Mayor who’s the people’s chief servant

With direct elections for all local leaders, ordinary Indonesians now feel they have a greater say over how their respective communities are managed.

By Karim Raslan (The Star)

AS Barisan Nasional belatedly refocuses its attention on the people, the issue of local government will become increasingly important, especially in the urban areas.

To my mind, Malaysian policy-makers would be well advised to see how Indonesia has coped with the same challenges.

The republic has embraced decentralisation whole-heartedly with direct elections for all local leaders whether at the district level – Bupatis and Wali Kotas – or at the Provincial level – Governors.

While the results in terms of administration have been patchy, there is no doubt that greater autonomy has increased the level of public service and responsiveness. Indirectly, it has also taken the pressure off the central government in Jakarta.

Nowadays, for example, education and health-care are managed and implemented at the Wali Kota and Kebupaten level. Indeed the degree of authority can be quite surprising.

A few weeks ago I was fortunate enough to sit down with Jogjakarta’s Wali Kota (or Mayor), Pak Herry Zudianto.

Praised by Transparency International no less for his super-clean administration of this storied centre of academic excellence, Pak Herry, a former businessman (his family business, Batik Magaria, is among the largest in the city) is currently serving his second (and final) four-year term as Mayor.

Of course, the 54-year-old Pak Herry is an exception. Most of his fellow local leaders – especially in the resource-rich islands of Kalimantan and Sumatra – are notorious for their corruption and abuse of power.

Still, this loyal supporter of Reformasi figure Amien Rais (he’s also a member of Pak Amien’s party PAN) is a dynamic and engaging interlocutor: in short he’s a superb politician.

Pak Herry is very firm as he outlines his views on the nature of power: “We must distinguish between the nation (negara) and the government (pemerintah). As individuals, we sacrifice for the nation not for the government.

“In fact most of our problems – corruption and abuse of power – start when we confuse the two.”

Pak Herry has strong opinions: “In the past, with kingdoms (kerajaan) the concept of power was very different. We granted extraordinary privileges and wealth to those who wielded power over us.

“Now with democratisation, it’s all been reversed. Now, as the directly elected Mayor of this city I’m the ‘Chief Servant’ of the people. I’m paid to serve the people. I’m obligated to serve. The people aren’t bound to grant me privileges!”

Clearly these ground-breaking ideas have yet to gain full acceptance in Indonesia.

As someone who’s visited Jogja regularly over the years, I can attest to Pak Herry’s successes.

His city of just over half a million inhabitants – along with many other urban centres in the republic – has become neater, brighter (especially at night) and safer.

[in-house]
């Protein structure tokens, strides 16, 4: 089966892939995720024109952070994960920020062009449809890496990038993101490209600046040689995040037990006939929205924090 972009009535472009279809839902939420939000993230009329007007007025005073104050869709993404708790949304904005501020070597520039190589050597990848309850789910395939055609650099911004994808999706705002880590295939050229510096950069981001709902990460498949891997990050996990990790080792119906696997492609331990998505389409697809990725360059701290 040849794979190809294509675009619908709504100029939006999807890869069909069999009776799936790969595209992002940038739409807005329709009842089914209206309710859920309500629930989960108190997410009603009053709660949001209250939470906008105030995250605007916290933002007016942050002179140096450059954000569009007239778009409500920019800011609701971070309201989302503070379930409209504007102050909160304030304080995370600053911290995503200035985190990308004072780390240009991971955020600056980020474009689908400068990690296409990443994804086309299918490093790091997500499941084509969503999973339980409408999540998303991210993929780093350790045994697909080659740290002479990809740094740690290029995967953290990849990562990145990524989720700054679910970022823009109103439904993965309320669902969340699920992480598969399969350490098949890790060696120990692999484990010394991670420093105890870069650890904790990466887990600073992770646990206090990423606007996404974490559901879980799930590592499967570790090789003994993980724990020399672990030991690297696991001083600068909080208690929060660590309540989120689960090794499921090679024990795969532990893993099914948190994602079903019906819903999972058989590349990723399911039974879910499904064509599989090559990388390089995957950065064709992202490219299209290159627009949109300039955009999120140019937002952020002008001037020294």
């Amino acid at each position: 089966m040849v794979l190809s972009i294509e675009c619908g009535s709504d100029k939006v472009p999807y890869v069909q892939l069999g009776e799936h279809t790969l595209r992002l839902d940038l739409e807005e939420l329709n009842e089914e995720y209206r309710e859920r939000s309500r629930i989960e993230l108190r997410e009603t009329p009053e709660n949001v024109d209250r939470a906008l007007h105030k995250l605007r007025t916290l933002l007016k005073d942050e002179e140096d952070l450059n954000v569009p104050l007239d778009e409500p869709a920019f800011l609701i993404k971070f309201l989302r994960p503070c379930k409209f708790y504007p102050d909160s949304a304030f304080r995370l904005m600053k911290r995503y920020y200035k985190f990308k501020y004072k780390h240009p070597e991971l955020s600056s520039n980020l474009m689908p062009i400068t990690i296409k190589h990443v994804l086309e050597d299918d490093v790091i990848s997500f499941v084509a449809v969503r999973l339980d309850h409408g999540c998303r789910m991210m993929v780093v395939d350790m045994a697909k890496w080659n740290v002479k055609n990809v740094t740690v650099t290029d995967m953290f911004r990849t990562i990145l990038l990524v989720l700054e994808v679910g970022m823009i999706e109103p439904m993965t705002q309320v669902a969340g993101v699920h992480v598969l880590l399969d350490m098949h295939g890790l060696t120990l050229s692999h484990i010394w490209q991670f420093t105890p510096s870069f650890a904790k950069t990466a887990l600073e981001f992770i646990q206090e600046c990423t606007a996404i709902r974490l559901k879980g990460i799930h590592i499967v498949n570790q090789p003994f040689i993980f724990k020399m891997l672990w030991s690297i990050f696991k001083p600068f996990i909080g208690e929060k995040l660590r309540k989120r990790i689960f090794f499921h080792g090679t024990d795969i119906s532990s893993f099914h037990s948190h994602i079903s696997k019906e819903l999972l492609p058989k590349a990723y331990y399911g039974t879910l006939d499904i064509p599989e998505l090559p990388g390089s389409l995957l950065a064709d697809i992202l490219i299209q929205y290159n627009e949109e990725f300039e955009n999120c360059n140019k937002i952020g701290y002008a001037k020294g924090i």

There is no doubt that much of this is due to the on-going process of decentralisation.

Ordinary Indonesians now feel they have a greater say over how their respective communities are managed.

If the Bupati or Wali Kota is sub-standard or corrupt, they can vote him or her out of office.

This sense of “ownership” is particularly evident in the urban centres such as Surabaya and Surakarta where the improvements have been the most noticeable.

As Pak Herry explained to me: “I set out to make Jogja bright and safe. We’ve installed street lights at every junction and this has helped cut petty crime. It’s also improved security for small traders (pedagang kaki lima).

“At the same time and even though, I’m a PAN member, I’ve refused to allow my fellow party members to use Jogja as a cash cow. Frankly it didn’t make any sense to my responsibilities as Wali Kota, though it’s made me unpopular in the party!

“When I was first elected, I started with the poorest communities. I needed to understand their problems and aspirations properly.

“Economic grievances are, to my mind, the main source of racial and religious conflict and I wanted to tackle these problems head on. Development has got to be comprehensive. Everyone has got to feel they are benefiting to some degree from the improvements.

“By this yardstick, Jogjakarta is very tough. You have heaven and hell right next to each other! The gap between rich and poor is just too obvious.

“Still, in order to manage expectations and be ready to face problems, you have to maintain constant communication with the constituents – I have a radio show twice a week, my handphone is always accessible and I’m meeting people all the time.

“Of course when you meet people, especially the wong cilik you mustn’t be too formal. I just say a few words before I ask them to tell me their problems.

“They must get the chance to speak and I must answer their questions. It has to be two-way traffic.

“Whether you like it or not, you’ve got to be transparent. And if you’re transparent and open, it’s much easier to deal with the people.”

Malaysia needs to undergo the same process. Our cities need directly elected leaders who are responsible and responsive to their electorate.

The only way for Prime Minister Datuk Seri Najib Tun Razak to turn the tide in the cities that line the west coast is to empower the population and give them the same sense of ownership.